The Indian Telecommunication Bill, a draft version of which was released late last year for public comment, should ideally take its final form by July, Minister of Railways, Communications, Electronics and Information Technology Ashwini Vaishnaw told reporters on Tuesday. “We have consulted practically every possible stakeholder,” Mr. Vaishnaw said.
“The primary focus [for the Bill] is that the telecom sector in India should be globally benchmarked, should be a sunrise sector, should have lot of scope for innovation, a simple regulatory framework, and … user protection has to be the prime focus,” Mr. Vaishnaw added.
Mr. Vaishnaw was announcing the release of the Sanchar Saathi portal, a website that brings together initiatives the government has already released, such as TAFCOP, a system for users to find out how many SIM cards are registered in their name, and the Central Equipment Identity Register (CEIR), a system that lets people who lose their phone or have it stolen remotely block the handset for use on Indian telecom networks.
Using ASTR, a facial recognition system rolled out by the Department of Telecommunications for detecting individuals who register more than 9 mobile connections (the maximum allowed), the government was able to detect many fraudulent SIM registrations. Mr. Vaishnaw said at least one individual had fraudulently registered over 5,900 mobile connections to their name.
Of 40 lakh potentially fraudulent connections detected by ASTR, which uses photos obtained from telecom users’ Know-Your-Customer (KYC) identity documents, 36 lakh connections have been disconnected around India, Mr. Vaishnaw said, adding that the data of users in ASTR was analysed in a secure way, and that “constitutional lawyers” in the government had vetted the system. 87 crore connections were vetted using ASTR, Mr. Vaishnaw said.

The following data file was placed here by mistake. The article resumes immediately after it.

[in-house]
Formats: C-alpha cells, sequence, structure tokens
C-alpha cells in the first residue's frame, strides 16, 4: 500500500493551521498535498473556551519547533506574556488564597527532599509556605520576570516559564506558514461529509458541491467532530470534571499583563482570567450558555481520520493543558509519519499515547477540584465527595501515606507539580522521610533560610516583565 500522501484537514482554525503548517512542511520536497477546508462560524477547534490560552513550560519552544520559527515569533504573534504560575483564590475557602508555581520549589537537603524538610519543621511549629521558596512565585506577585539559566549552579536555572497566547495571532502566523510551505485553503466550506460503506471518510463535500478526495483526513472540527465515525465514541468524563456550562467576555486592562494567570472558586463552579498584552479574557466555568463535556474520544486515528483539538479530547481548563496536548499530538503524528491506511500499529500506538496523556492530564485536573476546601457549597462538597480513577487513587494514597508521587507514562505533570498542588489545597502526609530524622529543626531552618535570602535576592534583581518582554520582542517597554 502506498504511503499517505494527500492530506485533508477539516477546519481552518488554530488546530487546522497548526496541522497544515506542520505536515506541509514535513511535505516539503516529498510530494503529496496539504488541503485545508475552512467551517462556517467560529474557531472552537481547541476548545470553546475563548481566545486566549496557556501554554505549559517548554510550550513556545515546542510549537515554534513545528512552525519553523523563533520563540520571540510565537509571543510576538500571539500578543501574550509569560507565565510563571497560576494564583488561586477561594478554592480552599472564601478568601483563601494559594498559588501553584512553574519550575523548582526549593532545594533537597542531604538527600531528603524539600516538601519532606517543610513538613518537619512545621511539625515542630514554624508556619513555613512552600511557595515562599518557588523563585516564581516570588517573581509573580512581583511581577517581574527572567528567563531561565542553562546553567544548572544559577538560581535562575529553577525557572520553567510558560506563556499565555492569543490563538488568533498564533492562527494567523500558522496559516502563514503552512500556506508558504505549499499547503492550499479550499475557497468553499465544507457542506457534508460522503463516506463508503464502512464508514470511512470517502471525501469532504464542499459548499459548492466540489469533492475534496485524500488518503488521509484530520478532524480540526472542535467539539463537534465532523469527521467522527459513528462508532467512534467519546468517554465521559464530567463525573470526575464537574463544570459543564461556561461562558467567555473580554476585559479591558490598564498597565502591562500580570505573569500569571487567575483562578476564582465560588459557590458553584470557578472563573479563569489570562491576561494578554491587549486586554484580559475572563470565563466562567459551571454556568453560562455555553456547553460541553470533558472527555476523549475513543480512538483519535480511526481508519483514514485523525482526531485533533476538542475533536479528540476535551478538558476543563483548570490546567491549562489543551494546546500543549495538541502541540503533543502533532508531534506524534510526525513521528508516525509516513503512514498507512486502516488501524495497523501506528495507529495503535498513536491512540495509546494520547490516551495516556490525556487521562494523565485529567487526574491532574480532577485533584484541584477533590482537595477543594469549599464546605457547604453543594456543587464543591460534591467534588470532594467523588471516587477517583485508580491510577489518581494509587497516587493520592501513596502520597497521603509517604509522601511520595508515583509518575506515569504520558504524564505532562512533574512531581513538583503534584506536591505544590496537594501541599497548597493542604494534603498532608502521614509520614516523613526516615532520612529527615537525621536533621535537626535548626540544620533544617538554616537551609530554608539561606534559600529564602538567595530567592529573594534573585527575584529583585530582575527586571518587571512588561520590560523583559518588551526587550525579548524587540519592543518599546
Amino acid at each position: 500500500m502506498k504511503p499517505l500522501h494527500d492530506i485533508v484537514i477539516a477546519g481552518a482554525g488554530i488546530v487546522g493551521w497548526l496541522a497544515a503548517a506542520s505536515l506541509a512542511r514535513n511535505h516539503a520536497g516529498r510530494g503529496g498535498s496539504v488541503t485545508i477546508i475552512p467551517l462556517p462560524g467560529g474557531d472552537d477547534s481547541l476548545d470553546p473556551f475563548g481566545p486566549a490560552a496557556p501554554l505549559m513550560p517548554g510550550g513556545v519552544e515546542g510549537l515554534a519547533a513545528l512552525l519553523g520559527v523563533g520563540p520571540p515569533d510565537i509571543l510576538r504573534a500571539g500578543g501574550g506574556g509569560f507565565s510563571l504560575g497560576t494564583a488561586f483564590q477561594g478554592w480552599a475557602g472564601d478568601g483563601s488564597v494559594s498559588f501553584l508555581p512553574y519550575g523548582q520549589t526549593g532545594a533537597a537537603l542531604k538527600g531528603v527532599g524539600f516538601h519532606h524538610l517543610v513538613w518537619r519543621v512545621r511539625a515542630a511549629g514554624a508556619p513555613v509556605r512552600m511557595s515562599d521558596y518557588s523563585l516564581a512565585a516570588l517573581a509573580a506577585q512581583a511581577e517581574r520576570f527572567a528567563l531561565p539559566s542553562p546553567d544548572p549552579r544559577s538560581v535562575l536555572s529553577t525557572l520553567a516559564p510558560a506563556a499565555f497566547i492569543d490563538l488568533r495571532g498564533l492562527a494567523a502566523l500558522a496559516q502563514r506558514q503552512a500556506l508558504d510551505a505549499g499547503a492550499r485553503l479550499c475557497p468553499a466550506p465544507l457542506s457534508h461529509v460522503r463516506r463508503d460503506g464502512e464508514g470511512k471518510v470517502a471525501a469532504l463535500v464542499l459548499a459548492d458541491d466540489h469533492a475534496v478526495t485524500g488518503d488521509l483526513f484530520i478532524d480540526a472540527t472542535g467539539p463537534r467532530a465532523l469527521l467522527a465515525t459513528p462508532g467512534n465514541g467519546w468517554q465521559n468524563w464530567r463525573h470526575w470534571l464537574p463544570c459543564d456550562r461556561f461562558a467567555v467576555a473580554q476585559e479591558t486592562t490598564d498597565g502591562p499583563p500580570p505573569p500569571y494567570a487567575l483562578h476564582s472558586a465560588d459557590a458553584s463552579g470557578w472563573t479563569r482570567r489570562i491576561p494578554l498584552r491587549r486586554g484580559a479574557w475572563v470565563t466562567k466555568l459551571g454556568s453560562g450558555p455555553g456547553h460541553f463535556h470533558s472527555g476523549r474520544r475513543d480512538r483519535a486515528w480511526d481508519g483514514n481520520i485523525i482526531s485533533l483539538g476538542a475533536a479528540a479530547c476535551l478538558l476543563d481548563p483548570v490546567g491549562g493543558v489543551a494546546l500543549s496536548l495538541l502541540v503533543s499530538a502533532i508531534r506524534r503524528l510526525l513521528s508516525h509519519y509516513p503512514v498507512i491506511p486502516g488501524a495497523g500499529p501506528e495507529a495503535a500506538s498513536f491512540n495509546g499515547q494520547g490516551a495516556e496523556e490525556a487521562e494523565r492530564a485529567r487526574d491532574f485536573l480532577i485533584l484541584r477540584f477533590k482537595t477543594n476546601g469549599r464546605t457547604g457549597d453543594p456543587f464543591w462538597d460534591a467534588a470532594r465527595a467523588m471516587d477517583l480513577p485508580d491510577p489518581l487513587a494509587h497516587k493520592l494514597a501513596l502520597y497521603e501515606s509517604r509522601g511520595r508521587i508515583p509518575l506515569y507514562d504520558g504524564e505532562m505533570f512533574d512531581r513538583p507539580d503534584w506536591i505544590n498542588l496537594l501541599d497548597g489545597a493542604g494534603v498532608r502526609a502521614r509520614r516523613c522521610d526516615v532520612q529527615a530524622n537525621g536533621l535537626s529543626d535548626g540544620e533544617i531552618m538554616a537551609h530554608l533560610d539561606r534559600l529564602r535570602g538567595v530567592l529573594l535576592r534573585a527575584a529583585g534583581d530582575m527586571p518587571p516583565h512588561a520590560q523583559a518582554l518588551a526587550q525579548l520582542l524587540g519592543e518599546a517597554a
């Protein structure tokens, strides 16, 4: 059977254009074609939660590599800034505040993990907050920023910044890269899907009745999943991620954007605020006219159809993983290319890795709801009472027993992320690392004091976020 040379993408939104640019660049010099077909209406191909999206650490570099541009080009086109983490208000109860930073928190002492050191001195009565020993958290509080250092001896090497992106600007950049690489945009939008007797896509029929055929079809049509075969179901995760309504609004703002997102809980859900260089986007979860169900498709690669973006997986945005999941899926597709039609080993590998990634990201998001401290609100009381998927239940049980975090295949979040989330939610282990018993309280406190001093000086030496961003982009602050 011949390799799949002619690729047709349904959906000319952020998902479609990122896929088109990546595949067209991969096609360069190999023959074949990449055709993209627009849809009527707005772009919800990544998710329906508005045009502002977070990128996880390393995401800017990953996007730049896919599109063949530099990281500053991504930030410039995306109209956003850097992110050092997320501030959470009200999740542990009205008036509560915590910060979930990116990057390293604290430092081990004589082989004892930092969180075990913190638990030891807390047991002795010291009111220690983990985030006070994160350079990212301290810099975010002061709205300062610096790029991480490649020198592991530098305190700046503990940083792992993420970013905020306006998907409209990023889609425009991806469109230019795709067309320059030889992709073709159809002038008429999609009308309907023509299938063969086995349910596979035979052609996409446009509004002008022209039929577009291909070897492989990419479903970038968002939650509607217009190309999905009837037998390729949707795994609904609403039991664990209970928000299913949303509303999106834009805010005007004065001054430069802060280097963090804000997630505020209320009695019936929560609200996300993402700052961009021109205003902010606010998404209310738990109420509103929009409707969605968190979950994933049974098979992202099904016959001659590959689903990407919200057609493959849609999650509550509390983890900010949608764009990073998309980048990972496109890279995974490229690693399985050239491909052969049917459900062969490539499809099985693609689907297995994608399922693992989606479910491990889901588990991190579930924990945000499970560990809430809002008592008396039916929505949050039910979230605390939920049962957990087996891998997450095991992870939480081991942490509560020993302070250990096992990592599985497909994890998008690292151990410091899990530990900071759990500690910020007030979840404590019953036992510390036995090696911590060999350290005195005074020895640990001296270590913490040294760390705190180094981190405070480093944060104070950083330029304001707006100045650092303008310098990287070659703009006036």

Over 40,000 points of sale offering such registrations were blacklisted, the government indicated in a background note, with West Bengal accounting for over a quarter of the banned vendors.
Mr. Vaishnaw said the government was “actively engaged” with WhatsApp on the issue of spam calls, and asked anyone with information on how scamsters were obtaining fraudulent SIM cards to report the modus operandi to the government, assuring them that full anonymity would be granted to tipsters.
Among messaging platforms, Mr. Vaishnaw said that the government was only working with WhatsApp on the issue of spam, and would work with other companies also.